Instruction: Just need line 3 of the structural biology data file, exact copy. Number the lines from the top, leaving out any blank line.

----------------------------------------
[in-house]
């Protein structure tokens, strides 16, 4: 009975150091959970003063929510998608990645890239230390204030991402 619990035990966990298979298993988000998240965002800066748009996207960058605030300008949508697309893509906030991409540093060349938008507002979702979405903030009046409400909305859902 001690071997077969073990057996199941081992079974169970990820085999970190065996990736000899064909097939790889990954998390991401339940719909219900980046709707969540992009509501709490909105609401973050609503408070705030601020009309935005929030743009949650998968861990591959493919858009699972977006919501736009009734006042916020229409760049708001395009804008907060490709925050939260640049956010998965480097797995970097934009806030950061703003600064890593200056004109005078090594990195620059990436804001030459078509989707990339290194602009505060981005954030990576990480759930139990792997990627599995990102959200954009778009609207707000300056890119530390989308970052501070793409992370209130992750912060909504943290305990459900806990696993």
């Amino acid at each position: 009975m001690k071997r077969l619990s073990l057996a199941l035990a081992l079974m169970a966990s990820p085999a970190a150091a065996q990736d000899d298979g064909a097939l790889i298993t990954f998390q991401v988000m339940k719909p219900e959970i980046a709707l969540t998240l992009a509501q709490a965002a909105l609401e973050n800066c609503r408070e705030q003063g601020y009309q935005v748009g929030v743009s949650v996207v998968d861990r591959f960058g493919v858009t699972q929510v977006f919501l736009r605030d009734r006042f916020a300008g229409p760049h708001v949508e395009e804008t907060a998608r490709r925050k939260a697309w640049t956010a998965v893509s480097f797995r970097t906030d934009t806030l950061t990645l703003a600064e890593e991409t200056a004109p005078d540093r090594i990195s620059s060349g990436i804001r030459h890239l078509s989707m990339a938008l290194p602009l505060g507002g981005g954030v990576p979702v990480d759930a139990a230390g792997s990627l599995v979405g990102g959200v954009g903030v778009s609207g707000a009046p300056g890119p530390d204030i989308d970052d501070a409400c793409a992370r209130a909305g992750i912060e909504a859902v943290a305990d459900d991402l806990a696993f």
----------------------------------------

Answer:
């Amino acid at each position: 009975m001690k071997r077969l619990s073990l057996a199941l035990a081992l079974m169970a966990s990820p085999a970190a150091a065996q990736d000899d298979g064909a097939l790889i298993t990954f998390q991401v988000m339940k719909p219900e959970i980046a709707l969540t998240l992009a509501q709490a965002a909105l609401e973050n800066c609503r408070e705030q003063g601020y009309q935005v748009g929030v743009s949650v996207v998968d861990r591959f960058g493919v858009t699972q929510v977006f919501l736009r605030d009734r006042f916020a300008g229409p760049h708001v949508e395009e804008t907060a998608r490709r925050k939260a697309w640049t956010a998965v893509s480097f797995r970097t906030d934009t806030l950061t990645l703003a600064e890593e991409t200056a004109p005078d540093r090594i990195s620059s060349g990436i804001r030459h890239l078509s989707m990339a938008l290194p602009l505060g507002g981005g954030v990576p979702v990480d759930a139990a230390g792997s990627l599995v979405g990102g959200v954009g903030v778009s609207g707000a009046p300056g890119p530390d204030i989308d970052d501070a409400c793409a992370r209130a909305g992750i912060e909504a859902v943290a305990d459900d991402l806990a696993f």